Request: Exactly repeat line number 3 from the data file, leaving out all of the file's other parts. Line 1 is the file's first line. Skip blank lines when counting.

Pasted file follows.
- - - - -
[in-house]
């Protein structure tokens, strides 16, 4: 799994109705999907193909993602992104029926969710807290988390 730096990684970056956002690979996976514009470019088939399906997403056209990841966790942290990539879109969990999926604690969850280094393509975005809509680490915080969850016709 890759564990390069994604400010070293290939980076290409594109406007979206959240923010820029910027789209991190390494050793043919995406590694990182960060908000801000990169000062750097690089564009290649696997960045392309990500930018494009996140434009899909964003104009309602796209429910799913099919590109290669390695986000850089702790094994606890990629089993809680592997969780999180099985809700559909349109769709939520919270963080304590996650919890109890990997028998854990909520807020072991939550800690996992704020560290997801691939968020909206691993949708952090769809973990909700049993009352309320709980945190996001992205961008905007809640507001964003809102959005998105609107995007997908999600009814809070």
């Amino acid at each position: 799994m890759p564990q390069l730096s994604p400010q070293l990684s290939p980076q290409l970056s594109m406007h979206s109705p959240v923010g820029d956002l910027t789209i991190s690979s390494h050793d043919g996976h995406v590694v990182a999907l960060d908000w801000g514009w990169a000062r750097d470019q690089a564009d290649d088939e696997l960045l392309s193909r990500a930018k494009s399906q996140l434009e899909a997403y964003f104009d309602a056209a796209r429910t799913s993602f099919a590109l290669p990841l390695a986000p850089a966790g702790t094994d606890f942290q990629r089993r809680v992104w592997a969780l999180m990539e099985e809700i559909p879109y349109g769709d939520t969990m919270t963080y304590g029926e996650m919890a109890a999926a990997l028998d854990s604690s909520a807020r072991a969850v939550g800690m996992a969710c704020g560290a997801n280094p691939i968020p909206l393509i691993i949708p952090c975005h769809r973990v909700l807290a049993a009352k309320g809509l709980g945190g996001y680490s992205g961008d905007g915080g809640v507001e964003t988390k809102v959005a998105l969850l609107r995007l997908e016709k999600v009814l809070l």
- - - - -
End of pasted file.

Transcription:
């Amino acid at each position: 799994m890759p564990q390069l730096s994604p400010q070293l990684s290939p980076q290409l970056s594109m406007h979206s109705p959240v923010g820029d956002l910027t789209i991190s690979s390494h050793d043919g996976h995406v590694v990182a999907l960060d908000w801000g514009w990169a000062r750097d470019q690089a564009d290649d088939e696997l960045l392309s193909r990500a930018k494009s399906q996140l434009e899909a997403y964003f104009d309602a056209a796209r429910t799913s993602f099919a590109l290669p990841l390695a986000p850089a966790g702790t094994d606890f942290q990629r089993r809680v992104w592997a969780l999180m990539e099985e809700i559909p879109y349109g769709d939520t969990m919270t963080y304590g029926e996650m919890a109890a999926a990997l028998d854990s604690s909520a807020r072991a969850v939550g800690m996992a969710c704020g560290a997801n280094p691939i968020p909206l393509i691993i949708p952090c975005h769809r973990v909700l807290a049993a009352k309320g809509l709980g945190g996001y680490s992205g961008d905007g915080g809640v507001e964003t988390k809102v959005a998105l969850l609107r995007l997908e016709k999600v009814l809070l």